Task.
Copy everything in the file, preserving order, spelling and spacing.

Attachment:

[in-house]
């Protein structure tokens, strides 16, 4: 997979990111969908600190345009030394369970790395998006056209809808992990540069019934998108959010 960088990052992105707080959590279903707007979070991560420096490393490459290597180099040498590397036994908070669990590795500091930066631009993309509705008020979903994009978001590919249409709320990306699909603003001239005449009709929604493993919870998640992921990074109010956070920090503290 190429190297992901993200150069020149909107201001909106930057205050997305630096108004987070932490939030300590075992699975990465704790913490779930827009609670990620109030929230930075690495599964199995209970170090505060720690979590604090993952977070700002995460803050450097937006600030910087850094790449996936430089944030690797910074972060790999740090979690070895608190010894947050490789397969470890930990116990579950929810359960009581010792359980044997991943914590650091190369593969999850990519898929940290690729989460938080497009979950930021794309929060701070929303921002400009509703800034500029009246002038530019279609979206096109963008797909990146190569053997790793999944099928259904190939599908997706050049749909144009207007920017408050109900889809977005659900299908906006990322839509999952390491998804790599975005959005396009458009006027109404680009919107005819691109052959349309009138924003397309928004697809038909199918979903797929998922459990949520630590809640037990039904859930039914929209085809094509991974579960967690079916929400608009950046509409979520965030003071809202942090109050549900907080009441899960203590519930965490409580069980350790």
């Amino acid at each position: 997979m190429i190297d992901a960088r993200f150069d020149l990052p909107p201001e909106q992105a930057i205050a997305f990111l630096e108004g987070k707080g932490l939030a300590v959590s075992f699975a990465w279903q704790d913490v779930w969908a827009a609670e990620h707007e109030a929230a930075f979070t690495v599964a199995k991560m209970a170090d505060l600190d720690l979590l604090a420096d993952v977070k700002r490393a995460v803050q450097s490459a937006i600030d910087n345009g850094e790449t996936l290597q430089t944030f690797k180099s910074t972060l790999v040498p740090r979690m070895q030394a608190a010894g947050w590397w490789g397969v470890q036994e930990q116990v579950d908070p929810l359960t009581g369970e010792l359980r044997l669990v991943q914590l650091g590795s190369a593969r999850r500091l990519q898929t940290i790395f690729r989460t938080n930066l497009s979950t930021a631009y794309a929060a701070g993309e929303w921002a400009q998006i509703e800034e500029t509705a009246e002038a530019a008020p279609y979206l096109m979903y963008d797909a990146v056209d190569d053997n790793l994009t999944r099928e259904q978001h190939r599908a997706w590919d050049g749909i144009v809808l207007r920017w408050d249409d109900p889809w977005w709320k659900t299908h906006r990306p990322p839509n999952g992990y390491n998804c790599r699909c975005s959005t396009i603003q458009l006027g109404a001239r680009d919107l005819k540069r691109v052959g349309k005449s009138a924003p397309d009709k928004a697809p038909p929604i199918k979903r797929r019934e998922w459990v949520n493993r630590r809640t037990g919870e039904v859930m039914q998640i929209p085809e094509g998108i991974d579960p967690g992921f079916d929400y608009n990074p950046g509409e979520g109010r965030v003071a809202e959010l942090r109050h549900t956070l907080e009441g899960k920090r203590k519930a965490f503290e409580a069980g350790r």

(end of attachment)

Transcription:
[in-house]
């Protein structure tokens, strides 16, 4: 997979990111969908600190345009030394369970790395998006056209809808992990540069019934998108959010 960088990052992105707080959590279903707007979070991560420096490393490459290597180099040498590397036994908070669990590795500091930066631009993309509705008020979903994009978001590919249409709320990306699909603003001239005449009709929604493993919870998640992921990074109010956070920090503290 190429190297992901993200150069020149909107201001909106930057205050997305630096108004987070932490939030300590075992699975990465704790913490779930827009609670990620109030929230930075690495599964199995209970170090505060720690979590604090993952977070700002995460803050450097937006600030910087850094790449996936430089944030690797910074972060790999740090979690070895608190010894947050490789397969470890930990116990579950929810359960009581010792359980044997991943914590650091190369593969999850990519898929940290690729989460938080497009979950930021794309929060701070929303921002400009509703800034500029009246002038530019279609979206096109963008797909990146190569053997790793999944099928259904190939599908997706050049749909144009207007920017408050109900889809977005659900299908906006990322839509999952390491998804790599975005959005396009458009006027109404680009919107005819691109052959349309009138924003397309928004697809038909199918979903797929998922459990949520630590809640037990039904859930039914929209085809094509991974579960967690079916929400608009950046509409979520965030003071809202942090109050549900907080009441899960203590519930965490409580069980350790």
């Amino acid at each position: 997979m190429i190297d992901a960088r993200f150069d020149l990052p909107p201001e909106q992105a930057i205050a997305f990111l630096e108004g987070k707080g932490l939030a300590v959590s075992f699975a990465w279903q704790d913490v779930w969908a827009a609670e990620h707007e109030a929230a930075f979070t690495v599964a199995k991560m209970a170090d505060l600190d720690l979590l604090a420096d993952v977070k700002r490393a995460v803050q450097s490459a937006i600030d910087n345009g850094e790449t996936l290597q430089t944030f690797k180099s910074t972060l790999v040498p740090r979690m070895q030394a608190a010894g947050w590397w490789g397969v470890q036994e930990q116990v579950d908070p929810l359960t009581g369970e010792l359980r044997l669990v991943q914590l650091g590795s190369a593969r999850r500091l990519q898929t940290i790395f690729r989460t938080n930066l497009s979950t930021a631009y794309a929060a701070g993309e929303w921002a400009q998006i509703e800034e500029t509705a009246e002038a530019a008020p279609y979206l096109m979903y963008d797909a990146v056209d190569d053997n790793l994009t999944r099928e259904q978001h190939r599908a997706w590919d050049g749909i144009v809808l207007r920017w408050d249409d109900p889809w977005w709320k659900t299908h906006r990306p990322p839509n999952g992990y390491n998804c790599r699909c975005s959005t396009i603003q458009l006027g109404a001239r680009d919107l005819k540069r691109v052959g349309k005449s009138a924003p397309d009709k928004a697809p038909p929604i199918k979903r797929r019934e998922w459990v949520n493993r630590r809640t037990g919870e039904v859930m039914q998640i929209p085809e094509g998108i991974d579960p967690g992921f079916d929400y608009n990074p950046g509409e979520g109010r965030v003071a809202e959010l942090r109050h549900t956070l907080e009441g899960k920090r203590k519930a965490f503290e409580a069980g350790r």